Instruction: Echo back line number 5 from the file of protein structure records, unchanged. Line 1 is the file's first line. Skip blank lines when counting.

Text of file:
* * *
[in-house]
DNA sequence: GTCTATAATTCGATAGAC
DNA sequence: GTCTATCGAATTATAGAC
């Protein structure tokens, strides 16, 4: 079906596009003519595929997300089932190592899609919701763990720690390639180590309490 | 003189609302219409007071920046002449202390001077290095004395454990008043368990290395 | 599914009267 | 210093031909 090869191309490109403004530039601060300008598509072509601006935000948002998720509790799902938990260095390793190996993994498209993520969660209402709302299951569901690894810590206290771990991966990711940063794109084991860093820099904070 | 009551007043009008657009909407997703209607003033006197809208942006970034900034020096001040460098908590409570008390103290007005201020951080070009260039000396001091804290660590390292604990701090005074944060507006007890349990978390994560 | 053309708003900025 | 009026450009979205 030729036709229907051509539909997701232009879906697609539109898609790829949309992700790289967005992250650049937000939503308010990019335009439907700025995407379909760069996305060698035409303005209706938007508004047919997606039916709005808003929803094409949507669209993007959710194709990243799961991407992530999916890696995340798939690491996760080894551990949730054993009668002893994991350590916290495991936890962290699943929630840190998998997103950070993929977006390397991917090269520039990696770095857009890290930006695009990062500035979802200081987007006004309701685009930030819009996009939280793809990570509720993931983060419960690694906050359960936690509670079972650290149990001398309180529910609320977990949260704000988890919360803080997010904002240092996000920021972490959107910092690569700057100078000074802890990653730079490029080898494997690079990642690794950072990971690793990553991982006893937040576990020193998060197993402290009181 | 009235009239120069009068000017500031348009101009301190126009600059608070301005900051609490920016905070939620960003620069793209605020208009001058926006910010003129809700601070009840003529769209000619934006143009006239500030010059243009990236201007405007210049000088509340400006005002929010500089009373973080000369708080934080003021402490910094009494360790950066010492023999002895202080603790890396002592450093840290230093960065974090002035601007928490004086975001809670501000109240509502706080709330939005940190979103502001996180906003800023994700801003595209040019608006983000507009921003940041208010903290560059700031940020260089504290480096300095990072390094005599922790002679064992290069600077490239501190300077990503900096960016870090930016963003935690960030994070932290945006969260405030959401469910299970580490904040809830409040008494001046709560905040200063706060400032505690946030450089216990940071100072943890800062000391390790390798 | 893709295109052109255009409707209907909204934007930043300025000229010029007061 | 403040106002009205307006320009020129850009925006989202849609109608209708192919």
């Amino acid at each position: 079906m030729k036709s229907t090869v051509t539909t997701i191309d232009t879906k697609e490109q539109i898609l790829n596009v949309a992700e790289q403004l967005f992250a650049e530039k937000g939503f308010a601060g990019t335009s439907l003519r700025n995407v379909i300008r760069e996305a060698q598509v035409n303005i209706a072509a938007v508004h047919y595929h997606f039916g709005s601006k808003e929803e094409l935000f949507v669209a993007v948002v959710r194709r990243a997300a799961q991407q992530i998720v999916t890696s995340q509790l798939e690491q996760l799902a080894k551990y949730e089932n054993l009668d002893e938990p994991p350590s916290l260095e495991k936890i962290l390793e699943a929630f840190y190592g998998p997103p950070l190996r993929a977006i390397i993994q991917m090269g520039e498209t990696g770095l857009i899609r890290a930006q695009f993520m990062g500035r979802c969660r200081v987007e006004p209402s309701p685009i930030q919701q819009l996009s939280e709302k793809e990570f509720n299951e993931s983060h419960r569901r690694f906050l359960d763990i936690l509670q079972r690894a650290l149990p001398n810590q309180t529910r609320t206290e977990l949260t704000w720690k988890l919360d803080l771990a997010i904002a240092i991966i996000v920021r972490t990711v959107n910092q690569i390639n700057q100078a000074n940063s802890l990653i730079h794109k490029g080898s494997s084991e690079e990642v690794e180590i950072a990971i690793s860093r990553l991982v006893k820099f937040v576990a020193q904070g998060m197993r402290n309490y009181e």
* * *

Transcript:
């Amino acid at each position: 079906m030729k036709s229907t090869v051509t539909t997701i191309d232009t879906k697609e490109q539109i898609l790829n596009v949309a992700e790289q403004l967005f992250a650049e530039k937000g939503f308010a601060g990019t335009s439907l003519r700025n995407v379909i300008r760069e996305a060698q598509v035409n303005i209706a072509a938007v508004h047919y595929h997606f039916g709005s601006k808003e929803e094409l935000f949507v669209a993007v948002v959710r194709r990243a997300a799961q991407q992530i998720v999916t890696s995340q509790l798939e690491q996760l799902a080894k551990y949730e089932n054993l009668d002893e938990p994991p350590s916290l260095e495991k936890i962290l390793e699943a929630f840190y190592g998998p997103p950070l190996r993929a977006i390397i993994q991917m090269g520039e498209t990696g770095l857009i899609r890290a930006q695009f993520m990062g500035r979802c969660r200081v987007e006004p209402s309701p685009i930030q919701q819009l996009s939280e709302k793809e990570f509720n299951e993931s983060h419960r569901r690694f906050l359960d763990i936690l509670q079972r690894a650290l149990p001398n810590q309180t529910r609320t206290e977990l949260t704000w720690k988890l919360d803080l771990a997010i904002a240092i991966i996000v920021r972490t990711v959107n910092q690569i390639n700057q100078a000074n940063s802890l990653i730079h794109k490029g080898s494997s084991e690079e990642v690794e180590i950072a990971i690793s860093r990553l991982v006893k820099f937040v576990a020193q904070g998060m197993r402290n309490y009181e």